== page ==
Frankly, I am astonished by the rapid growth of blogging and, especially, by the rapidly increasing adoption of blogging as a primary (not exclusive) medium for corporate communications, both internal and external. There are several dozen excellent books now in print that explain this phenomenon (Debbie Weil identifies many of them in her "Recommended Reading" section) and this book is certainly one of them. As I began to read it, I was immediately reminded of an incident decades ago when Vince Lombardi (the new head coach of the Green Bay Packers) met with the team for the first time and announced that he would begin with basics. He held up a leather spheroid and said, "Gentlemen, this is a football." It is widely reported that Max Magee then responded, "Coach, could you please slow down? You're going too fast."
Wisely, Weil assumes that her reader knows nothing about blogging. She begins with the basics. In fact, in the first chapter, she responds to the "Top Twenty Questions About Corporate Blogging." At this point, I presume to add that almost everything she says about corporate blogging is relevant to non-corporate blogging, with the obvious exceptions being information and suggestions with regard to creating an institutional blog mechanism. But even so, such mechanisms seek to attract and involve human beings and must thus be designed and administered with a full accommodation of basics.
With all due respect to the value of the FAQ section, each reader will have other questions and Weill is well aware of that as she begins her narrative with a "quick romp through the corporate blogosphere" (i.e. background and early development), addresses common fears about blogging (e.g. allocation of resources, contingent legal liability, loss of control.... "the mother of all fears"), determination of ROB (i.e. return on blog), tools and technology needed, and "making the case for blogging to the boss." Along the way, Weil includes (in Chapter 7) her "Top Ten Tips to Write an Effective Business Blog." Then in the final chapter, she shares her thoughts about "what's next," followed by a "Bonus Resources" section that, all by itself, is worth much more than the cost of the book. One man's opinion, its value is increased by a factor of at least ten if the material is absorbed and digested within the frame-of-reference established by the ten chapters that precede it. Suggestion: Read the entire book in chapter sequence, highlighting whichever passages catch your eye; then, after reading Chapter 10, set the book aside for a few days before you focus on the "Bonus Resources" section.
Many readers will especially appreciate Weill's provision of summaries of key points made by others such as a list of nine ways to use an internal blog suggested by Shel Holz (Pages 31-32) and the "Thomas Nelson Blogging Guidelines" (Pages 165-168) that, according to Weill, make clear "what the business reason is for encouraging [Nelson] employees to blog: to open the door and offer a peak inside one of the world's largest publishers." There is also an abundance of real-world examples throughout the narrative that illustrate the given key point, be it a "do" or a "don't."
Only after having read and then re-read this book did I conclude that, at least for me, the most valuable material is provided in Chapter 4, "A Baker's Dozen: 12 Plus 1 Ways to Use a Corporate Blog." Once again, as she does in previous and subsequent chapters, Weill inserts a brief and insightful excerpt from another source: Hugh Macleod's response to the question, "What's a Global Microbrand?" By the time the reader has arrived at #13, she or he should not be surprised by Weill's assertion that "blogs are the new corporate Web site" and there are still 140 more pages ahead that offer additional evidence of how effective corporate blogging for all organizations (regardless of size or nature) can help them to increase and enhance relationships between and among all their stakeholders.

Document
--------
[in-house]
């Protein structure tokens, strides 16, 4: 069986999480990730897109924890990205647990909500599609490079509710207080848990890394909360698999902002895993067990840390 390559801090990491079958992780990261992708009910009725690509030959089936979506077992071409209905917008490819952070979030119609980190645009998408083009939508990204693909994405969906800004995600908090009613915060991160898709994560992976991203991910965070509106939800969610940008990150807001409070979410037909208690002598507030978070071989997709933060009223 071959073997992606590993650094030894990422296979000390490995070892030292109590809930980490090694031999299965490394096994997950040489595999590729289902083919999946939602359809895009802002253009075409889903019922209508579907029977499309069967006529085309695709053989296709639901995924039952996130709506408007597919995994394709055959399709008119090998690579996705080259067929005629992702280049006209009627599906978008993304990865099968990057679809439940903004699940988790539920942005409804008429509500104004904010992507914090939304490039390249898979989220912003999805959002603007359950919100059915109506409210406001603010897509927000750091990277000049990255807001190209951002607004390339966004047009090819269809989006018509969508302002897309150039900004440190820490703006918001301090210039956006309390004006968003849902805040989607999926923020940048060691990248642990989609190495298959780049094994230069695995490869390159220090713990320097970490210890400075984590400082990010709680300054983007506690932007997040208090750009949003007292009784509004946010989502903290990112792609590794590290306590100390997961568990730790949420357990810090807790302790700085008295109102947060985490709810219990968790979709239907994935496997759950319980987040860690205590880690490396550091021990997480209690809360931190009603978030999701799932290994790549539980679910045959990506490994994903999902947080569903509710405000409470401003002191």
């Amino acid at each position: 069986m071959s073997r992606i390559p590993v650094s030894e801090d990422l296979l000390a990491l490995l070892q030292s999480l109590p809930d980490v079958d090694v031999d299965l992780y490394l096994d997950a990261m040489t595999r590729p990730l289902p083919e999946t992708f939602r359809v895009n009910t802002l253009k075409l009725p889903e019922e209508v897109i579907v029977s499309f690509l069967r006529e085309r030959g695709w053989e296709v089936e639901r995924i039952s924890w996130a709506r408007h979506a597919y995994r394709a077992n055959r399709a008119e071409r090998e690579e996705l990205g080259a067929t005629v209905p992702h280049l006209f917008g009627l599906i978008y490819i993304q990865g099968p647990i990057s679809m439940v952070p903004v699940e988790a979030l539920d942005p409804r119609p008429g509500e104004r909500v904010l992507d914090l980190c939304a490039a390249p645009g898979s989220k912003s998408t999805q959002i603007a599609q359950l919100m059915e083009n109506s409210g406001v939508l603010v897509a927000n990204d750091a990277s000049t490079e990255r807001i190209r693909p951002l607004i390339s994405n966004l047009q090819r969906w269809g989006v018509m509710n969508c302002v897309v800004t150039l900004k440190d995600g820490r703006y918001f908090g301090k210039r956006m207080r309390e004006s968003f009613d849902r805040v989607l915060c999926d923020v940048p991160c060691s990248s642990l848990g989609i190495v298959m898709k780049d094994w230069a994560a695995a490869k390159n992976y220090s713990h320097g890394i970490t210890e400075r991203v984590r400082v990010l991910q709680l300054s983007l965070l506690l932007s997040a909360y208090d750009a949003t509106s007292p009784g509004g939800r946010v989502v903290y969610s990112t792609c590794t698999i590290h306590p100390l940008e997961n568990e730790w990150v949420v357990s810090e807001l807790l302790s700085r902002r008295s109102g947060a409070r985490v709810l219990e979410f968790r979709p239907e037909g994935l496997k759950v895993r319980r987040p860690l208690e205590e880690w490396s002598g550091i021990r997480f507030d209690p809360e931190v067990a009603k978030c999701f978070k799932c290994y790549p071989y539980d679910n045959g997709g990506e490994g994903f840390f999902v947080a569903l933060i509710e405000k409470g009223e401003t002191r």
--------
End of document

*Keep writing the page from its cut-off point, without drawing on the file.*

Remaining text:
Obviously, it remains for corporate bloggers to (a) determine for themselves which of the 13 are most appropriate, (b) cross-rank their importance to achieving the given business objectives, (c) create an electronic infrastructure, and then (d) broaden and deepen internal and/or external participation, with primary emphasis on convenience in terms of both connectivity and interactivity. If asked to select a single source for information and counsel on how to introduce and then sustain effective corporate blogging, my suggestion would beDebbie Weil's book.
Want to use blogging to expand your corporate presence or simply add blogging to your visibility in the marketplace? Debbie Weil has written an easy-to-understand book without jargon yet packed with practical step-by-step advise to guide you through the process of setting up an effective corporate blog. She's included sound research mixed with personal experience. If you aren't the CEO of your company but believe blogging would be a great tool for the company, Debbie gives … more
Yes, there's a flood of books on business blogging hitting the market, but each one is different. Debbie Weil's The Corporate Blogging Book is written for the corporate-minded person who isn't sure about the blog thing especially in a business setting. The book tells it like it is and is exactly what its title says. The book opens with 20 comprehensive questions about corporate blogging to answer the busy executive and manager's immediate questions. Weil spends a full chapter … more
Professionally, I am an independent management consultant who specializes in accelerated executive development and breakthrough high-impact organizational performance. I also review mostly business books … more
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